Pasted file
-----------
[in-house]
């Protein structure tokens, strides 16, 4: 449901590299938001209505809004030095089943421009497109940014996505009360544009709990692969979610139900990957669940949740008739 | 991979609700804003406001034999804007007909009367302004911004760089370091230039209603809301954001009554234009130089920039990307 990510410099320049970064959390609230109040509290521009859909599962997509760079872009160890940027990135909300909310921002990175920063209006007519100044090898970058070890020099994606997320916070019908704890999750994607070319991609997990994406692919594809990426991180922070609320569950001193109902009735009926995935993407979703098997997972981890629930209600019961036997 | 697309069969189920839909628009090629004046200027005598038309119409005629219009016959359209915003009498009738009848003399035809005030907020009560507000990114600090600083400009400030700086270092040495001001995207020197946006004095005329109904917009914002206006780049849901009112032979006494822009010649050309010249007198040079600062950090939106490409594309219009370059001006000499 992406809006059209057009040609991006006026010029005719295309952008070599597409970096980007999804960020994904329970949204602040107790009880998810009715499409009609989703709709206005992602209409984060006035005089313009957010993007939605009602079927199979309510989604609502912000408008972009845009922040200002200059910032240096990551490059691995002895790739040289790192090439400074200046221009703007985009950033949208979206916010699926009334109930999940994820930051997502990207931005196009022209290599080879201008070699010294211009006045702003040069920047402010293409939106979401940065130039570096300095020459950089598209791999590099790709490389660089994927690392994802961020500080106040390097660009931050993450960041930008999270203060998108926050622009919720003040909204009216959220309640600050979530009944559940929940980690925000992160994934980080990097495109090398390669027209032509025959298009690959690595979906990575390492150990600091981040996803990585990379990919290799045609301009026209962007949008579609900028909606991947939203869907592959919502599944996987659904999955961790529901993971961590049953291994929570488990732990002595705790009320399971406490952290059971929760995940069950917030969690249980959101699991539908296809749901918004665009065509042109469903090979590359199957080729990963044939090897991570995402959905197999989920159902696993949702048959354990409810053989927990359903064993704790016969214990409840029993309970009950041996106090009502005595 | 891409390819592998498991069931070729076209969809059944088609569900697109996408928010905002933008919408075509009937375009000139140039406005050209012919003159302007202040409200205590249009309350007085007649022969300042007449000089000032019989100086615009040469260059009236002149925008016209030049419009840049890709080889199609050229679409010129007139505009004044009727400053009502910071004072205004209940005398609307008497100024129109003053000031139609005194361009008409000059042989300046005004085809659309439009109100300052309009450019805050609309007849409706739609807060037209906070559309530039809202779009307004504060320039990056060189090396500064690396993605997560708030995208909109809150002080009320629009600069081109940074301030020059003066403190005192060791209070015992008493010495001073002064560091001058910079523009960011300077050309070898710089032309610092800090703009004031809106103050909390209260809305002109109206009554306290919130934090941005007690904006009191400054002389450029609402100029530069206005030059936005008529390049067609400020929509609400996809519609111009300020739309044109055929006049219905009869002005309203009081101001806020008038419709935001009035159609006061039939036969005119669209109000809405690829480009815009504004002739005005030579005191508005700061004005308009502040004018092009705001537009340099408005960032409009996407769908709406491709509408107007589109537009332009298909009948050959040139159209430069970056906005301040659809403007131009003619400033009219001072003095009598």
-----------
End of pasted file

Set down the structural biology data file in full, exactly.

[in-house]
């Protein structure tokens, strides 16, 4: 449901590299938001209505809004030095089943421009497109940014996505009360544009709990692969979610139900990957669940949740008739 | 991979609700804003406001034999804007007909009367302004911004760089370091230039209603809301954001009554234009130089920039990307 990510410099320049970064959390609230109040509290521009859909599962997509760079872009160890940027990135909300909310921002990175920063209006007519100044090898970058070890020099994606997320916070019908704890999750994607070319991609997990994406692919594809990426991180922070609320569950001193109902009735009926995935993407979703098997997972981890629930209600019961036997 | 697309069969189920839909628009090629004046200027005598038309119409005629219009016959359209915003009498009738009848003399035809005030907020009560507000990114600090600083400009400030700086270092040495001001995207020197946006004095005329109904917009914002206006780049849901009112032979006494822009010649050309010249007198040079600062950090939106490409594309219009370059001006000499 992406809006059209057009040609991006006026010029005719295309952008070599597409970096980007999804960020994904329970949204602040107790009880998810009715499409009609989703709709206005992602209409984060006035005089313009957010993007939605009602079927199979309510989604609502912000408008972009845009922040200002200059910032240096990551490059691995002895790739040289790192090439400074200046221009703007985009950033949208979206916010699926009334109930999940994820930051997502990207931005196009022209290599080879201008070699010294211009006045702003040069920047402010293409939106979401940065130039570096300095020459950089598209791999590099790709490389660089994927690392994802961020500080106040390097660009931050993450960041930008999270203060998108926050622009919720003040909204009216959220309640600050979530009944559940929940980690925000992160994934980080990097495109090398390669027209032509025959298009690959690595979906990575390492150990600091981040996803990585990379990919290799045609301009026209962007949008579609900028909606991947939203869907592959919502599944996987659904999955961790529901993971961590049953291994929570488990732990002595705790009320399971406490952290059971929760995940069950917030969690249980959101699991539908296809749901918004665009065509042109469903090979590359199957080729990963044939090897991570995402959905197999989920159902696993949702048959354990409810053989927990359903064993704790016969214990409840029993309970009950041996106090009502005595 | 891409390819592998498991069931070729076209969809059944088609569900697109996408928010905002933008919408075509009937375009000139140039406005050209012919003159302007202040409200205590249009309350007085007649022969300042007449000089000032019989100086615009040469260059009236002149925008016209030049419009840049890709080889199609050229679409010129007139505009004044009727400053009502910071004072205004209940005398609307008497100024129109003053000031139609005194361009008409000059042989300046005004085809659309439009109100300052309009450019805050609309007849409706739609807060037209906070559309530039809202779009307004504060320039990056060189090396500064690396993605997560708030995208909109809150002080009320629009600069081109940074301030020059003066403190005192060791209070015992008493010495001073002064560091001058910079523009960011300077050309070898710089032309610092800090703009004031809106103050909390209260809305002109109206009554306290919130934090941005007690904006009191400054002389450029609402100029530069206005030059936005008529390049067609400020929509609400996809519609111009300020739309044109055929006049219905009869002005309203009081101001806020008038419709935001009035159609006061039939036969005119669209109000809405690829480009815009504004002739005005030579005191508005700061004005308009502040004018092009705001537009340099408005960032409009996407769908709406491709509408107007589109537009332009298909009948050959040139159209430069970056906005301040659809403007131009003619400033009219001072003095009598």